Who takes care of children when their biological parents cannot? Usually, extended family members step up to care for children. And in some cases—especially cases involving substance abuse in the family—that person might become the full-time caregiver of that child.
In the last post, we discussed why divorce is so stressful for so many people. And while stress may always accompany significant life changes—like divorce—that does not mean that people have to suffer the consequences of it.
Experts and couples alike often say that divorce is one of the most stressful events anyone could experience. And they are not wrong. The Holmes-Rahe Stress Inventory ranks divorce and separation just below the stress of losing a loved one—which is at the top of the list.
Divorce is difficult, and one of the most difficult portions of the process is the hearing. Even if the negotiations between spouses go swimmingly, a hearing before the court is necessary and the couple’s faults and failures are laid bare.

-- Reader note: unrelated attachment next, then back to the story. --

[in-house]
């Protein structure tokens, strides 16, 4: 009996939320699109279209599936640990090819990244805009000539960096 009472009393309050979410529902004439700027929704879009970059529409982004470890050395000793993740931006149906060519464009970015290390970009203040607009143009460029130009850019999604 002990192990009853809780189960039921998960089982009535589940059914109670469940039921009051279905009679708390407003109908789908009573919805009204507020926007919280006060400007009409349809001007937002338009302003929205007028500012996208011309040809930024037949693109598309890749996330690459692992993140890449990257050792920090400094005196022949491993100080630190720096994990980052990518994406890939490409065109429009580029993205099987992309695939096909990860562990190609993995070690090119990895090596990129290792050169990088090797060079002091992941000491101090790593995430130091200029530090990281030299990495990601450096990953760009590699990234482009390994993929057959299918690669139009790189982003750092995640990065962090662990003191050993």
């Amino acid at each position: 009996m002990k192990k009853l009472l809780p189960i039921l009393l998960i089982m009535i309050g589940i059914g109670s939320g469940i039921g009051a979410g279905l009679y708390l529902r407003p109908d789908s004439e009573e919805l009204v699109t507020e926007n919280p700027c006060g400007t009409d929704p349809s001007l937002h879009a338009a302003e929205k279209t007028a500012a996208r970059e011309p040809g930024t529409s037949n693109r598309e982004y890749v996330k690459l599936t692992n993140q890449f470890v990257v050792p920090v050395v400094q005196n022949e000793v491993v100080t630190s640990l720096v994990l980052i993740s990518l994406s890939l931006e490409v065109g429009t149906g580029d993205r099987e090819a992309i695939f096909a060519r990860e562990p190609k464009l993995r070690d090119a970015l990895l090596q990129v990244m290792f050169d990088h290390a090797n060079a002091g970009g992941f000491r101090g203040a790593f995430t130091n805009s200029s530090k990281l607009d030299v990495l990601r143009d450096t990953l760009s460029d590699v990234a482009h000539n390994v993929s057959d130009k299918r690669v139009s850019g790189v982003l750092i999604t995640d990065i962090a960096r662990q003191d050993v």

Last spring. Gov. Matt Bevin signed a law that made Kentucky one of the first states to require each divorce hearing to start with the presumption of 50-50 co-parenting.
USA Today likes to make lists. The newspaper makes lists of everything, from beer to presidential tweets.
A review of towns across the U.S. with populations of between 10,000 and 70,000 finds four in Kentucky ranked in the top 20 for divorce.
Kentucky is at the forefront of a movement to presume that parents should have equal custody of their children after a divorce.
For decades, every state in the country considered a driver with a blood alcohol concentration (BAC) of 0.08 percent to be at the legal limit for driving drunk. The first state to establish that limit was Utah in 1983.
Family guardianship could take a step ahead in the 2019 Kentucky legislature with a bill that would amend the law to include fictive kin in the kinship care law.